Recently, the British Council NZ sent Gene Jouavel on a fact-finding mission to the UK to his old stomping ground in London, to find out a bit more about the state of London markets, with a view to helping the evolution of Auckland’s own numerous markets. What follows is his report – we are also seeking feedback to a number of questions below, so please feel free to also have your say!
“I was recently offered the opportunity to jump on that iron bird to go and do a bit of research into some of London’s Markets, and man are they going off!
Having grown up and worked in many different markets throughout the South East of England, from Chapel Street all the way down to Broadstairs / Ramsgate deep in Kent, this was a trip right up my alley – no pun intended.
Although my adventure was short ‘n’ sweet I did manage to take in a few of London’s finest: Borough Markets, Nettles, Leather Lane, and Portobello Road to name a few.
What I noticed with the markets these days was that there was a new “Market Energy” happening. Markets were no longer selling the cheap everyday products that the working class once desired let alone needed, but it was now more tourist minded with creative types giving new breath and energy into trading both quality and original products i.e. Jean makers, cupcake bakers and hat makers.
But they were still able to provide that community market feel that is the essence of markets. From talking to traders of old they had either gone with the flow or were still reminiscing of the bygone era of how hawkers really did put the excitement into market shopping with their cockney spiel or patter and way of exaggerating product with humour that only the English can muster!
The new traders who had not had the “skill” of trading passed down to them from family had still been able to find an avenue to show off their creativeness though, while also being able to gain an astute business sense!
Brick Lane has grown from a general Bric a Brac to having extensions by way of markets on side streets and warehouses; Such as Upmarket and Backyard Market making it hard to take in everything in one visit. The many Boutique shops that have moved into the area have also enhanced this market and is a must tourist destination. But what market is a market without food, and ethnic food is in abundance with smells and colours from all over the globe: Eritrean, Kazakhstani, Mongolian, Argentinian to name a few.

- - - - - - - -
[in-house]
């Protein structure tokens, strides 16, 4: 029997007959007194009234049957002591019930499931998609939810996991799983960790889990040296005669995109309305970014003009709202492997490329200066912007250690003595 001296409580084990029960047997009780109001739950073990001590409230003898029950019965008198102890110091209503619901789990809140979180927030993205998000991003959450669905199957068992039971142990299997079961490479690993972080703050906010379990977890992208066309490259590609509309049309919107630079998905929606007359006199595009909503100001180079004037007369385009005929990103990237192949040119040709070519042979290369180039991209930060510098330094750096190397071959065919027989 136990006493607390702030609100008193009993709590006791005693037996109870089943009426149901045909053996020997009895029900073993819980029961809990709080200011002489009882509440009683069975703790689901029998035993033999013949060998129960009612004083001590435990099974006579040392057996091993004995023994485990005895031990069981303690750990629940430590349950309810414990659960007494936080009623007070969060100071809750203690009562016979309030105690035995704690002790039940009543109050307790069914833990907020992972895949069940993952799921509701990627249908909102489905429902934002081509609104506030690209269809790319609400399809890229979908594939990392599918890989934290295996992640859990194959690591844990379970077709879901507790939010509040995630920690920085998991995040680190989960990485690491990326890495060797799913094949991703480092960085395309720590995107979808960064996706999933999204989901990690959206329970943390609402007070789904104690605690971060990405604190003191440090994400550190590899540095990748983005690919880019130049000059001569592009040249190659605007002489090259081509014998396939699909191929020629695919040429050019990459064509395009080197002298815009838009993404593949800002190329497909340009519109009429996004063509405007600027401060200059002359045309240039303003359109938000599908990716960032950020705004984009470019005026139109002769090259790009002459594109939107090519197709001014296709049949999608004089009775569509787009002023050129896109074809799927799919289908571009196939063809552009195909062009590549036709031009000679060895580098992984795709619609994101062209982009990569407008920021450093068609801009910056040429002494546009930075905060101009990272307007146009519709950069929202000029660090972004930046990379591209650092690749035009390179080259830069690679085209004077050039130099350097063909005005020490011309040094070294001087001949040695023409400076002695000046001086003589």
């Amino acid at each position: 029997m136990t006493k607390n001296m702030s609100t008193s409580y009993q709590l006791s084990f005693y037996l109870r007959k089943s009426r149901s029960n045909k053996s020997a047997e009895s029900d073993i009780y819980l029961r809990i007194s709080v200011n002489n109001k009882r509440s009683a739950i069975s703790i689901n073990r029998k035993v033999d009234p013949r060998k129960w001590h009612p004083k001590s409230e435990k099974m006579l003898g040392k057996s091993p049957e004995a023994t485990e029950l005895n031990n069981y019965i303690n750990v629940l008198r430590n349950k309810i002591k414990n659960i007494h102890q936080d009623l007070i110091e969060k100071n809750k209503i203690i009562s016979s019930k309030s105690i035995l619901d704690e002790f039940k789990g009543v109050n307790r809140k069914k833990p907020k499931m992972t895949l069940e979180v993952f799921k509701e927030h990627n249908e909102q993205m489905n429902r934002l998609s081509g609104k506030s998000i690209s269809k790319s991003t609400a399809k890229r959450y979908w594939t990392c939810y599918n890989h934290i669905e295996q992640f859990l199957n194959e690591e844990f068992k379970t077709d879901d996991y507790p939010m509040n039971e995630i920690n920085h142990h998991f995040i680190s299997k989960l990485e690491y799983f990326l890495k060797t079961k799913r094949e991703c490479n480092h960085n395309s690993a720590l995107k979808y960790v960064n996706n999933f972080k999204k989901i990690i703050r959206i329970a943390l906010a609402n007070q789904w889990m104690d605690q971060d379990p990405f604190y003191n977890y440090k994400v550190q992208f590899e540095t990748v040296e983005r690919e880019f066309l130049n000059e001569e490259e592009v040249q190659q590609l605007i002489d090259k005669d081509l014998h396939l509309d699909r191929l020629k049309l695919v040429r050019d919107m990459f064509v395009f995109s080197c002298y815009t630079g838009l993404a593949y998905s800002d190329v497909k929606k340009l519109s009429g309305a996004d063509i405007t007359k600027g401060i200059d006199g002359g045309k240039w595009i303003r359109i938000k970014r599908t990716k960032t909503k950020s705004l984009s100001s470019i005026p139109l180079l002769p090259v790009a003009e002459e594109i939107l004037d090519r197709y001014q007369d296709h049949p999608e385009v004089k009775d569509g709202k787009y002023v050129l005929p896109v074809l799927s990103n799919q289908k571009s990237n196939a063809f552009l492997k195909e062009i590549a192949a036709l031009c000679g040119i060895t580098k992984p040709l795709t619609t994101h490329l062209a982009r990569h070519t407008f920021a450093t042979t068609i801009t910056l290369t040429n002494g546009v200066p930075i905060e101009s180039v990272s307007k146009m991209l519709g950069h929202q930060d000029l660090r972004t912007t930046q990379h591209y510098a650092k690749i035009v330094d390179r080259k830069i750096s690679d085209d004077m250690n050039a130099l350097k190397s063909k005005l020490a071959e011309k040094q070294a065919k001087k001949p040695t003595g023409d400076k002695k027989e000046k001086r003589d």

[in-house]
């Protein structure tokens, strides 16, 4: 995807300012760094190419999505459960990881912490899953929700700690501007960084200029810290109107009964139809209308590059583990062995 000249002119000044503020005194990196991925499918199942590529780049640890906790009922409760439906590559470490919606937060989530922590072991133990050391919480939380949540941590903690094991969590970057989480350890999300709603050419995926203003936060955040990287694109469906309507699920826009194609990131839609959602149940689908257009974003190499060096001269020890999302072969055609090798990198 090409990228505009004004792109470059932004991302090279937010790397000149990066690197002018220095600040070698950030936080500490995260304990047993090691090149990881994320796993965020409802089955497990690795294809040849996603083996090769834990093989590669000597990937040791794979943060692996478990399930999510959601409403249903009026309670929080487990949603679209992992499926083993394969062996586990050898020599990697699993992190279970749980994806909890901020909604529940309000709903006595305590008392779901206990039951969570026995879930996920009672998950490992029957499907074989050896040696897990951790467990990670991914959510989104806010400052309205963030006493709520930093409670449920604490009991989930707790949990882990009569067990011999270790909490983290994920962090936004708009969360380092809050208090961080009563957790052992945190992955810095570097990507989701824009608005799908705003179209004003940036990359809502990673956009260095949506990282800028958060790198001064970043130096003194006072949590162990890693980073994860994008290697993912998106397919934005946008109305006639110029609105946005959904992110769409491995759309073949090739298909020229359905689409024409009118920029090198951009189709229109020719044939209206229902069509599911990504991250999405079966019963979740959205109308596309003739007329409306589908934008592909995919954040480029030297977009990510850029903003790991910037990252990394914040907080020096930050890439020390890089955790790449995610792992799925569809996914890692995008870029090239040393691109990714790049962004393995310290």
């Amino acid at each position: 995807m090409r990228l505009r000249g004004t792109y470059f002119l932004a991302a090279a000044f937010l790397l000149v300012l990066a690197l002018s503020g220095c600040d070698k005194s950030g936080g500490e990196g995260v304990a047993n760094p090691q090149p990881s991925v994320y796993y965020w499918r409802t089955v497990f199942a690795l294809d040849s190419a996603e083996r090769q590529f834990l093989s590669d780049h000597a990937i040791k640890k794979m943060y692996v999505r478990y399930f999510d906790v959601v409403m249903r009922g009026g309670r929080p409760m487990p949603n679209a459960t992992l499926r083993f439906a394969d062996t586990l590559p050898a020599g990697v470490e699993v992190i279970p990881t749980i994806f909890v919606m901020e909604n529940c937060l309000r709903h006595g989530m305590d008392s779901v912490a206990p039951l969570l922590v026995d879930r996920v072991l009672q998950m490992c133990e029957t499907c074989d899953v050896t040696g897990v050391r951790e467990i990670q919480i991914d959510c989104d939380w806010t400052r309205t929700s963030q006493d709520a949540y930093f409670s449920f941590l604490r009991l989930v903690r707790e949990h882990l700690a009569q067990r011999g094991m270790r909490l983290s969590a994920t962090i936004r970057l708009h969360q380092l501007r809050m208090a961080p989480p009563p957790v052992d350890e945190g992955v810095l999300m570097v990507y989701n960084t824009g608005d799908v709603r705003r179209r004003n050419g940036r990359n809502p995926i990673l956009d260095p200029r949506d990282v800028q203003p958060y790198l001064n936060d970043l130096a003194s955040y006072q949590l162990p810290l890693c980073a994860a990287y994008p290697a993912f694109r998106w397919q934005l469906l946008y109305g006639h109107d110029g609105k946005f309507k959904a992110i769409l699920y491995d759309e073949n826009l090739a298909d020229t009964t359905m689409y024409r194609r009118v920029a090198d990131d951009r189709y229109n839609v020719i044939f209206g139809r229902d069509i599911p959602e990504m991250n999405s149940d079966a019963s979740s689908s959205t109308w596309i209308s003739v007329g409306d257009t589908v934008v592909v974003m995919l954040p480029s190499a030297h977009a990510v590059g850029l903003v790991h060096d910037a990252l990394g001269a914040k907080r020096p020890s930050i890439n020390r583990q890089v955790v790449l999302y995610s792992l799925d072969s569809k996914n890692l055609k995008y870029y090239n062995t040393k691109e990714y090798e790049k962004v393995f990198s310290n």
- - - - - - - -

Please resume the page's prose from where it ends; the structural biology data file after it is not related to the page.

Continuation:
The Market that really impressed me though, was Broadway Market a little different with its bohemian feel and cosmopolitan mix of locals; helping to make the surrounding bar and café area feel alive. It is definitely a must to visit if you are a New Zealander that is homesick and wants to bump into fellow journeymen on their OE travels.
Borough Markets – a produce market, With its artisan food and fresh produce from fish to continental breads, as well as the ethnic cuisine; Mexican, Portuguese, Italian etc., it really was a fantastic market to stroll through. It was also good to see quality of produce from all around the globe.
There were a few markets that I felt were not as easy to get to for tourists, and they were Shepherd’s Bush Market and Deptford Market. These two markets had somewhat kept their cheap imported products and so in comparison to the other markets were quite dull. They lacked enthusiasm of product, vendors and patrons alike – I did not feel the new “market energy” of the other markets.
It definitely showed that mass production was not the way to go, but to be exclusive with limited styles and have an ever changing product. This I guess helps to keep the artistic minds ticking It also ensures that the locals can still regularly come and pass through to see what is new and evolving so as to not miss out, and add in the mix of great coffee and ethnic foods; you’ve got a recipe of success allowing the markets once again to be a thriving place to visit.
The energy felt in and around the London markets i.e.: Location – Location, sure does play a huge part in whether a market thrives or not, and as long as there is something for everyone local’s/ tourist; Markets will continue to thrive and be the gathering place of the masses as opposed to shopping centres!
At the end of the day, markets are the hub of one’s society allowing one a place where the interaction of tourists, immigrants and locals alike can be had – everyone understands what is going on without feeling alienated, and it is fantastic feeling to see.”
To continue the conversation, with an aim of making Auckland’s markets world-class destinations for locals and visitors to the city alike, we have devised a number of questions. Please feel free to comment on this blog or email firstname.lastname@example.org with your thoughts.
1 Do you shop at your local market?
2 Do you believe markets can benefit a local community?
3 What would you like to see more of at markets in Auckland?
4 What is your favourite market and why?